For 2011, Volkswagen redesigned and repositioned its Jetta compact sedan to make it larger but less costly. And the tactic worked; sales of 2011 Volkswagen Jetta models are substantially higher than those of the previous model.
The 2011 Jetta is still $2,000 or $3,000 pricier than a similarly equipped Ford Focus, Honda Civic, or Hyundai Elantra—three entrants that are new for 2011 or 2012—but it retains its German handling and ride quality, and finally offers rear-seat room for six-foot adults. The trunk is huge, too.
For green buyers, VW offers one option not found in any other compact (except the Jetta’s hatchback sibling, the Golf): a 2.0-liter TDI clean-diesel engine, rated at 30 mpg city, 42 mpg highway, for a combined 34-mpg rating. It’s also fitted with VW’s excellent six-speed DSG dual-clutch “automatic manual” gearbox (a six-speed manual is also available). It’s a very popular model, accounting for almost half the Jettas sold in the States some months. Jetta TDI owners say, by the way, that they routinely exceed the EPA ratings in real-world driving, especially during highway travel.
The EPA rates the base gasoline Jetta, with its old 115-horsepower, 2.0-liter four and five-speed manual transmission, at 24 mpg city and 34 mpg highway, for a combined rating of 28 mpg. Specifying the 2.5-liter five-cylinder and six-speed automatic lowers the numbers to 24 city, 31 highway, and 27 combined.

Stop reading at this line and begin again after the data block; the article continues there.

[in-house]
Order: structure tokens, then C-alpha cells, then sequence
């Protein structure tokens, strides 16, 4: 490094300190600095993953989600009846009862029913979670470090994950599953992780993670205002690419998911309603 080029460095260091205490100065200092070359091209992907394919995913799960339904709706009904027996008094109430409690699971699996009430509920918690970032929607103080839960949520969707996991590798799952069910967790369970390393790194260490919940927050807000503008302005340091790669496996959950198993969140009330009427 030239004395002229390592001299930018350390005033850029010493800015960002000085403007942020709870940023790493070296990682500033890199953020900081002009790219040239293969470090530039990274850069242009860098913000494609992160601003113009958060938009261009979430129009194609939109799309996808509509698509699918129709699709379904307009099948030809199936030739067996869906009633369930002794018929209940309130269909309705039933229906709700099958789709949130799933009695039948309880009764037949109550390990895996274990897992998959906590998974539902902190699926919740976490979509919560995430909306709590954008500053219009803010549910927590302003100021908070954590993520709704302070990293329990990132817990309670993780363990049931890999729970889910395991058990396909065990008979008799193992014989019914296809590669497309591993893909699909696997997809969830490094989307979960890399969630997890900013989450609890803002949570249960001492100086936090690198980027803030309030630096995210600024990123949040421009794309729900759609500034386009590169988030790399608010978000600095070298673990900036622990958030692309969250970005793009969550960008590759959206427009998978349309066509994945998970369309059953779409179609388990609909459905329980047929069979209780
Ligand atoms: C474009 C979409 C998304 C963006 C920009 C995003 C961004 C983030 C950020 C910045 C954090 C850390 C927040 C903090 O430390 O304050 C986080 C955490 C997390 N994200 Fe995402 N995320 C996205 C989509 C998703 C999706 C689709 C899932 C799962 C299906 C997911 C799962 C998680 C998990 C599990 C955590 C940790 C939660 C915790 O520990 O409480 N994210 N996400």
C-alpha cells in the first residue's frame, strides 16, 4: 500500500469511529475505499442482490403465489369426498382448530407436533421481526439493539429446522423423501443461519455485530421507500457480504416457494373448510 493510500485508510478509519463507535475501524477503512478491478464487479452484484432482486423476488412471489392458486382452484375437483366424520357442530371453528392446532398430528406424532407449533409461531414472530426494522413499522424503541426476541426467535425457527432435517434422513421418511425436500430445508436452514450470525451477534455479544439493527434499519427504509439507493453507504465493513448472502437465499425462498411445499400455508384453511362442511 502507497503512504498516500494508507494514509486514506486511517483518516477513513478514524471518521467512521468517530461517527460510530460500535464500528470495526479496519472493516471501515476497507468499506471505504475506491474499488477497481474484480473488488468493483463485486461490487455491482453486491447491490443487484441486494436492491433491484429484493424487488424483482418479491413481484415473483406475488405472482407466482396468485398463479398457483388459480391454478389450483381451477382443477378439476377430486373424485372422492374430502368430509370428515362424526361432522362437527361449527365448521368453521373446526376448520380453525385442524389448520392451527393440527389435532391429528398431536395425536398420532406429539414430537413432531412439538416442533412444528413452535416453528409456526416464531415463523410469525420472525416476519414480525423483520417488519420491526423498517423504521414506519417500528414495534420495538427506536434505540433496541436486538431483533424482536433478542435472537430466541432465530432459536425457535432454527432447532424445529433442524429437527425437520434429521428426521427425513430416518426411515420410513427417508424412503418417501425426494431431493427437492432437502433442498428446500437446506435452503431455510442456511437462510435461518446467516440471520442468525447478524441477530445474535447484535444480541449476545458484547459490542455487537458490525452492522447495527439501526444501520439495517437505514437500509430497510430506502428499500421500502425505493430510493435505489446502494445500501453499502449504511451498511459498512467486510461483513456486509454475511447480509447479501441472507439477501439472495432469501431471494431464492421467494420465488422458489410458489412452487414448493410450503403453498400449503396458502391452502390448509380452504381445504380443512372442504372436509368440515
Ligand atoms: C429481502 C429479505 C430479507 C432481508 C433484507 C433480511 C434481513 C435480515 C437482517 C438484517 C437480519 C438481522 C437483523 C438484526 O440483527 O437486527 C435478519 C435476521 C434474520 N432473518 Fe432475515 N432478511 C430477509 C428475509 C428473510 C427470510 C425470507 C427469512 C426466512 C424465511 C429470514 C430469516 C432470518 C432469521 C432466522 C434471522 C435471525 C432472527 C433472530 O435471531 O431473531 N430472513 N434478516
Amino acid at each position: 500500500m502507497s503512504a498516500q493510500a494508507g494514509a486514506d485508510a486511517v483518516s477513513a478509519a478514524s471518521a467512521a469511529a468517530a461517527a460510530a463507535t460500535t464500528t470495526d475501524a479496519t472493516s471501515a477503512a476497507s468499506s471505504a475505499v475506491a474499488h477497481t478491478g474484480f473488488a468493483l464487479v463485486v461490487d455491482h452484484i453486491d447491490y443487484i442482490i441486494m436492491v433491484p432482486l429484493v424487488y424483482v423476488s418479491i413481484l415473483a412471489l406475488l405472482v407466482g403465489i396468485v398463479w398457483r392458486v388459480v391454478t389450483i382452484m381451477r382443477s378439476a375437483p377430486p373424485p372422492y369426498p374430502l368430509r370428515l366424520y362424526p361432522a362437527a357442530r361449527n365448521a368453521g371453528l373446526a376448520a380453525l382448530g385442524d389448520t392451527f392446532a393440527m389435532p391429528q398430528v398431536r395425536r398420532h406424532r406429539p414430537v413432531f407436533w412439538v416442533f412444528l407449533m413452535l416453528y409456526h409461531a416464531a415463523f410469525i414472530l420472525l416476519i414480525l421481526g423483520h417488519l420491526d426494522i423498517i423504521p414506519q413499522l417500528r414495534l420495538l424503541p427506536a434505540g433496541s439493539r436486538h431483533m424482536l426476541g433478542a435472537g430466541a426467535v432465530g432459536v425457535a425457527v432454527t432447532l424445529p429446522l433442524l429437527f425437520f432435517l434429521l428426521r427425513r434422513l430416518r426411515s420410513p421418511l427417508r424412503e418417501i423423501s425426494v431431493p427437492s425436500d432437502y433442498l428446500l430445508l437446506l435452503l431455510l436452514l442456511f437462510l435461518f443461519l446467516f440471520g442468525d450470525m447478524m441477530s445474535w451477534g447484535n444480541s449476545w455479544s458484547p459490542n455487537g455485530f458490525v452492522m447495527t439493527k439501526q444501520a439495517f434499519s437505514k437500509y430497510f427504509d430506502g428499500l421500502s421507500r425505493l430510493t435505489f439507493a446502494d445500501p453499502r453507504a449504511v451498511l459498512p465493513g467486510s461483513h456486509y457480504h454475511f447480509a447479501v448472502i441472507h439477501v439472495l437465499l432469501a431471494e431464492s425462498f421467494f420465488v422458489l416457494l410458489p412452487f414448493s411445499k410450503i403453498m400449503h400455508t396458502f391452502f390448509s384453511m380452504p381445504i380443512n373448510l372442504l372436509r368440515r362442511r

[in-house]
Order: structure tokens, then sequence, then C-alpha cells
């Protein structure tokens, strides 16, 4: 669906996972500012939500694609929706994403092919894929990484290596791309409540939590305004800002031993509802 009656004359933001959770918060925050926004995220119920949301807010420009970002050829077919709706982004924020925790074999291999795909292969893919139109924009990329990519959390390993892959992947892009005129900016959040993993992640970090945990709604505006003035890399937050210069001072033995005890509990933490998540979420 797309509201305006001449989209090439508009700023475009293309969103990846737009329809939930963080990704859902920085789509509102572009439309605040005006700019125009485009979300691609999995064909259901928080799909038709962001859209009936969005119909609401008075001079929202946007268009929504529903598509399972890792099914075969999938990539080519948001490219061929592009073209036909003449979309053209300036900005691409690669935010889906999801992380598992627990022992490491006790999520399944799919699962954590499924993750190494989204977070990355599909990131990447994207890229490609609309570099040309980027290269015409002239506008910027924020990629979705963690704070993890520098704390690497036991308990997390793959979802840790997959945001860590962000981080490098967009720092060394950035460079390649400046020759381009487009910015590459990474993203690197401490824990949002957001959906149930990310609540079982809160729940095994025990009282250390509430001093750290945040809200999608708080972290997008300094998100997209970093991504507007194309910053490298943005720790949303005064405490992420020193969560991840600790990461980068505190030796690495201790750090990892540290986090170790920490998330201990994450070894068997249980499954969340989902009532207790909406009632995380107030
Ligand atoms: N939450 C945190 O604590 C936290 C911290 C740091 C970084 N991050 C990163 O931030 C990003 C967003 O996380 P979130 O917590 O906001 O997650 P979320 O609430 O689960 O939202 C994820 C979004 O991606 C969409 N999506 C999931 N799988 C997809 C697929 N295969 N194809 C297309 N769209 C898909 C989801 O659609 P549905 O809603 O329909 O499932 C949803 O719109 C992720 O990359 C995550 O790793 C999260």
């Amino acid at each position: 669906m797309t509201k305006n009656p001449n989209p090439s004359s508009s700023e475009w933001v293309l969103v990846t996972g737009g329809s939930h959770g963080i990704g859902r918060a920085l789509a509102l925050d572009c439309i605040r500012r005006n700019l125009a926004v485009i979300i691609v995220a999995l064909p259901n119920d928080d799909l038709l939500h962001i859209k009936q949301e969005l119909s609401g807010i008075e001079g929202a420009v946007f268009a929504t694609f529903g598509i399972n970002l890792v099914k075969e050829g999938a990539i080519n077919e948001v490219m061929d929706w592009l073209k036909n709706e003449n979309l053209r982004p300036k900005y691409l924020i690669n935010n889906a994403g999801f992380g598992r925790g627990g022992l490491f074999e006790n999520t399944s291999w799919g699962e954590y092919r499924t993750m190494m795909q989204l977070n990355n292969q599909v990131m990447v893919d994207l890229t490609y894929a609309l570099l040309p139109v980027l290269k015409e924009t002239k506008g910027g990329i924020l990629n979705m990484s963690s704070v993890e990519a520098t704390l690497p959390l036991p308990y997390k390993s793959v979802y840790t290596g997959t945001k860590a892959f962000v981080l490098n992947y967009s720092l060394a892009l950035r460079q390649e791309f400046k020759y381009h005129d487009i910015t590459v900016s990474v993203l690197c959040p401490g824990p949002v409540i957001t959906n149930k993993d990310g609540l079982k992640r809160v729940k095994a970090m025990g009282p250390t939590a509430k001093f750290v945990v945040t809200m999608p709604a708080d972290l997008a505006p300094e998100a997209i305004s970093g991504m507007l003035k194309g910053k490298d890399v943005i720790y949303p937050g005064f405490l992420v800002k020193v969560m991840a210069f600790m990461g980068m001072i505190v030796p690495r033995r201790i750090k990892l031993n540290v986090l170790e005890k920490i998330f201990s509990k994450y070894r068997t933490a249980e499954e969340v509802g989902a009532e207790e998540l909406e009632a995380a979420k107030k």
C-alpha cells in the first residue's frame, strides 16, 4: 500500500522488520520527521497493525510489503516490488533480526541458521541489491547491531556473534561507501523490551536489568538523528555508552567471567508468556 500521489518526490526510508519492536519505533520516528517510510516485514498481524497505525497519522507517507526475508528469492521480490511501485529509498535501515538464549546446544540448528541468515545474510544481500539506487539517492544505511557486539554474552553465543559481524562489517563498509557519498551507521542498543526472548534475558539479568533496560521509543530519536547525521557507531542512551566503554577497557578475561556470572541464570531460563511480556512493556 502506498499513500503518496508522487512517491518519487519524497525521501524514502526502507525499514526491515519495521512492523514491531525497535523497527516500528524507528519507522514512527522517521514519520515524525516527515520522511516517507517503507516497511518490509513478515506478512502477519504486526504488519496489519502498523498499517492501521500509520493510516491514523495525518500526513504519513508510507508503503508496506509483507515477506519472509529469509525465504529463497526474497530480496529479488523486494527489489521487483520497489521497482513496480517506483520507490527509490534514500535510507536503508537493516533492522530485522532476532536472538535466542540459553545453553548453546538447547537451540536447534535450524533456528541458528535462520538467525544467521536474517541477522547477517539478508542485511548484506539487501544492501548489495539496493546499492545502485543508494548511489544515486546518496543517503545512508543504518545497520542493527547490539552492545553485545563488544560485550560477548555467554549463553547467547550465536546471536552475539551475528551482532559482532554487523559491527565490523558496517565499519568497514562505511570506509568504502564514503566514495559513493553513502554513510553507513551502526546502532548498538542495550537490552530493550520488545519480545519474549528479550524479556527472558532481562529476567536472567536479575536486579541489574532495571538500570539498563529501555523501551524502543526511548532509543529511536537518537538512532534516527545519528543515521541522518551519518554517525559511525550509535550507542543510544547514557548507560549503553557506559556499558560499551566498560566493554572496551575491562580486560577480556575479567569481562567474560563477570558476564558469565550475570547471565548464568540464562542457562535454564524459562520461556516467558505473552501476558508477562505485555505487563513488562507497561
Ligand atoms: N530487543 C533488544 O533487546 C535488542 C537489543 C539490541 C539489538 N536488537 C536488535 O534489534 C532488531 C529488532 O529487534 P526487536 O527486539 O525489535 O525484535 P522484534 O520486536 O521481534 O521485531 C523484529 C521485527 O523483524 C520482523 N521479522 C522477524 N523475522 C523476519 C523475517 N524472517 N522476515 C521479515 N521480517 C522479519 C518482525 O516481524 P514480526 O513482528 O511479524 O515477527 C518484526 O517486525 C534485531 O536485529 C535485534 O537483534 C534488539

The Jetta range is surprisingly complex. The four-door sedan is the only all-new model for 2011, with the Sportwagen keeps the older, slightly smaller body style, but in station wagon format. The Jetta GLI turbo sedan also keeps the old look, along with a fully independent rear suspension that was dropped for the new model. And while VW touts the $16,000 base price of the new Jetta with the 115-hp four, don’t expect to find many of them at dealers—most Jettas will still leave the lot with stickers well north of $20,000, and a fully-equipped Jetta TDI can reach $28,000.
The cost-cutting shows up most clearly in the interior, which is a step down from last year’s tasteful restraint and high-quality plastics. The finishes are lackluster, and it’s got the acres of hard plastic that Korean and American compacts have now moved away from. Oddly, there’s no option for leather seats in the new Jetta, and the navigation option also wraps in iPod connectivity and Bluetooth streaming, along with satellite radio—but costs a lot and isn’t as intuitive to use as other contenders.
For more details, see the full review of the 2011 Volkswagen Jetta Sedan, TDI, and GLI range on our sister site, TheCarConnection, which has a separate review of the carryover 2011 VW Jetta SportWagen.